Hiller’s From the Freud Museum (1991-1997) was the work I was most interested in: a display comprising of fifty archive boxes, filled with small and intriguing objects like herbs and holy water, originally installed at the Freud Museum in 1994. I was keen, too, to see her automatic writing, interested in anything that imposed some kind of order on the chaos of the psyche, but it was in another room—arguably one of the least visually exciting—that I realized what I had been looking for all along.
Dream Mapping (1974) came out of Hiller’s previous “group investigation”, The Dream Seminar (1973). Attendees of the seminar met weekly to discuss their dreams, a way of turning individual subconscious experiences into a collective project. The dream work of the following year was more ambitious: a cross between a performance, an event and an experiment. Seven dreamers slept for three August nights inside “fairy rings” made of Marasmius oreades (also known as “Scotch bonnet” mushrooms) that naturally occur in a field in Hampshire. The participants then recorded their dreams each morning in words, drawings and diagrams, which were later copied onto transparent paper and superimposed on each other, producing composite collective dream maps.
Fairy rings loom large in the folklore of Western Europe. Variously considered to be marks made by the dances of fairies, the rituals of witches, or the marks left by the Devil’s milk churn, to enter them is considered to be a dangerous game, and the courting of ill fortune. Although familiar with the fields that made up the landscape of my adolescence, and no stranger to camping holidays, the idea horrified me. Alone out there in the field, in dangerous nightmare territory (for what could be more conducive to a night terror than entering a fairy ring?), Hiller’s dreamers were exposed and vulnerable.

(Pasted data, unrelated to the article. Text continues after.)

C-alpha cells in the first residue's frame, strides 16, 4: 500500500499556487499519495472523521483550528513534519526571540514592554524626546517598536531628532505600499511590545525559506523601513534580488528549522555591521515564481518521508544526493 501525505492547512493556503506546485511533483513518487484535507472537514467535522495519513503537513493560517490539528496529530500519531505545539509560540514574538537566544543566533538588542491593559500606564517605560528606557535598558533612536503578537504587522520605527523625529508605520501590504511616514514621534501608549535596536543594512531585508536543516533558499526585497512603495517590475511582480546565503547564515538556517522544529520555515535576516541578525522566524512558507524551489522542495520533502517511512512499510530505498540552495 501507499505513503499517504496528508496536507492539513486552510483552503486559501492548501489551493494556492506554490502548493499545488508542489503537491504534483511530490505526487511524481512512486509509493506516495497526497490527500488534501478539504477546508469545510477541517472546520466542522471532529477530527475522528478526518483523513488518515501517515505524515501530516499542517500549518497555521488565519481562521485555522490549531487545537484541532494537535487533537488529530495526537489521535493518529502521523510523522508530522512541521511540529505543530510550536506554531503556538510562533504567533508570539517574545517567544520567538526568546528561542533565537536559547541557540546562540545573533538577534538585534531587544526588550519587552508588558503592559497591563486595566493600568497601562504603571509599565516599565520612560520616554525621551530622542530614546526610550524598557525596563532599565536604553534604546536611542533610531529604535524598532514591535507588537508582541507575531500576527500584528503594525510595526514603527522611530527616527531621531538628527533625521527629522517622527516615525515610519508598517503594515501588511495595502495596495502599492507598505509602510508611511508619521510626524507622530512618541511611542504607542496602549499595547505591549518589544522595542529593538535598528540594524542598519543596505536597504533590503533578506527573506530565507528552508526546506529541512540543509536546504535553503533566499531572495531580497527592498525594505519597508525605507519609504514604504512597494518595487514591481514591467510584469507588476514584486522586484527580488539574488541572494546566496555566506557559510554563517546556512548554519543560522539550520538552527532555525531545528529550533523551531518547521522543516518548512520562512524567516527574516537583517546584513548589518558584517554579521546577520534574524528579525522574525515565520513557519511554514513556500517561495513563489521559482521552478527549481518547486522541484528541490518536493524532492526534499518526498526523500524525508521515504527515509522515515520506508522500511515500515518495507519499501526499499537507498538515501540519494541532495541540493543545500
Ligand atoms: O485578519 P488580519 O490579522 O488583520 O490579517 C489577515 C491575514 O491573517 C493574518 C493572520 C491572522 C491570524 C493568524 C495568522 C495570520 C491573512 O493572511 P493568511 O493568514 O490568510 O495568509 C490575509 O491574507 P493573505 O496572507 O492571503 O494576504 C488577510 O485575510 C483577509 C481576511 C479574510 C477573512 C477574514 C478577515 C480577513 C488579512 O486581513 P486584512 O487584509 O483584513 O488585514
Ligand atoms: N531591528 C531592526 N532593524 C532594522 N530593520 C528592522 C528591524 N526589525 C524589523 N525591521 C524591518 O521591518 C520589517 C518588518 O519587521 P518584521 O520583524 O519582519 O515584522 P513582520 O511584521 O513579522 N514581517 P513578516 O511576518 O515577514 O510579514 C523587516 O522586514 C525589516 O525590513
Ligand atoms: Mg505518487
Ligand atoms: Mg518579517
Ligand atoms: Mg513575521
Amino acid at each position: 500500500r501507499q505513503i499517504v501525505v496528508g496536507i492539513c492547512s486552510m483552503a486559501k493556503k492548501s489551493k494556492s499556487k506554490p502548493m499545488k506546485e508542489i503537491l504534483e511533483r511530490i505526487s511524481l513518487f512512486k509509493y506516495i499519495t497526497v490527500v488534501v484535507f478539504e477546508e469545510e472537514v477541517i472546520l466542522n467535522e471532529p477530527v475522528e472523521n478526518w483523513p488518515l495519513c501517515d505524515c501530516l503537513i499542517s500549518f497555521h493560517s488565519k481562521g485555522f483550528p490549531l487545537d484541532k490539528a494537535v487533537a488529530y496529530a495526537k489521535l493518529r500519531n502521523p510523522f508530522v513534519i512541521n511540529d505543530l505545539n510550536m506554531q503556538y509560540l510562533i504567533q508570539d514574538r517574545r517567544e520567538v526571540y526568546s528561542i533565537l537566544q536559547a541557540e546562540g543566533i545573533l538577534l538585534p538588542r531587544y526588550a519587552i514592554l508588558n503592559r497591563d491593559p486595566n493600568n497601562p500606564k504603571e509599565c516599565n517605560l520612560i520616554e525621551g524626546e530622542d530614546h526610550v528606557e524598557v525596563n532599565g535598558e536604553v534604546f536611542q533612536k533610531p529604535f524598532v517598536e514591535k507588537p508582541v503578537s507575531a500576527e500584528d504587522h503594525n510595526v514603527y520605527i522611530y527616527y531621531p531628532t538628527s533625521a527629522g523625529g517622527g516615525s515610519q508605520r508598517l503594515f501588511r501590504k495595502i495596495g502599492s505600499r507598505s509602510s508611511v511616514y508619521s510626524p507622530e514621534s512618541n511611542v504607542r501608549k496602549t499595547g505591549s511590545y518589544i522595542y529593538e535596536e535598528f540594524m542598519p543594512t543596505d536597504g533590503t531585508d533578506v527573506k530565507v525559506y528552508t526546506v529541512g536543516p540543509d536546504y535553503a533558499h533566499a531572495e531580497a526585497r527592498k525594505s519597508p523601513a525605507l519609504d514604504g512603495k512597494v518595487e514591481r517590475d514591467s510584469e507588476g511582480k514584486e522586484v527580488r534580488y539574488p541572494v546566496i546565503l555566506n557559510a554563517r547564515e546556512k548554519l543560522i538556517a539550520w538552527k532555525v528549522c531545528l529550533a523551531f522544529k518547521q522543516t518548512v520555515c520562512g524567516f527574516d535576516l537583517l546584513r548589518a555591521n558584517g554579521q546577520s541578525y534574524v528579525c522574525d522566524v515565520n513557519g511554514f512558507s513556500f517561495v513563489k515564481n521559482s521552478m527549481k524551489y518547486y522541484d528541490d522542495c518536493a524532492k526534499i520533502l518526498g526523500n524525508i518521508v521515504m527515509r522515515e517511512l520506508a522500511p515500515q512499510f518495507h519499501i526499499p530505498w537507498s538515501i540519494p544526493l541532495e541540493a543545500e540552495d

“Alone out there in the field, in dangerous nightmare territory, Hiller’s dreamers were exposed and vulnerable”
But, I realized, they were not alone. In fact, the project allowed for a way of being together even during sleep. In those layers of tracing paper, the elements of each sleeper’s subconscious mind ceased to be an individual horror, a composite monster of repressed violence waiting to pounce, but one point on a map that led to another, a feature in common with another person’s experiences.
Susan Hiller didn’t really “teach me” how to sleep, and it wouldn’t be completely honest to pretend that I don’t still sometimes struggle with nightmares, with the kind of fear that encourages me to forget to turn the bedside light off, but these insomniac interludes are increasingly few and far between. Psychoanalysis deserves some credit, too. What Dream Mapping did for me at eighteen, however, was show me that dreaming doesn’t have to be something associated entirely with private and individual experience. I learned that the mind is not a problem to be solved, and that collectivity is a mode of living that belongs to the night as well as the day.
Did an artwork change your life?
Artsy and Elephant are looking for new and experienced writers alike to share their own essays about one specific work of art that had a personal impact. If you’d like to contribute, send a 100-word synopsis of your story to email@example.com with the subject line “This Artwork Changed My Life.”
Head to Artsy to read their latest story in the series, a piece on Marcel Duchamp’s Bicycle Wheel.READ NOW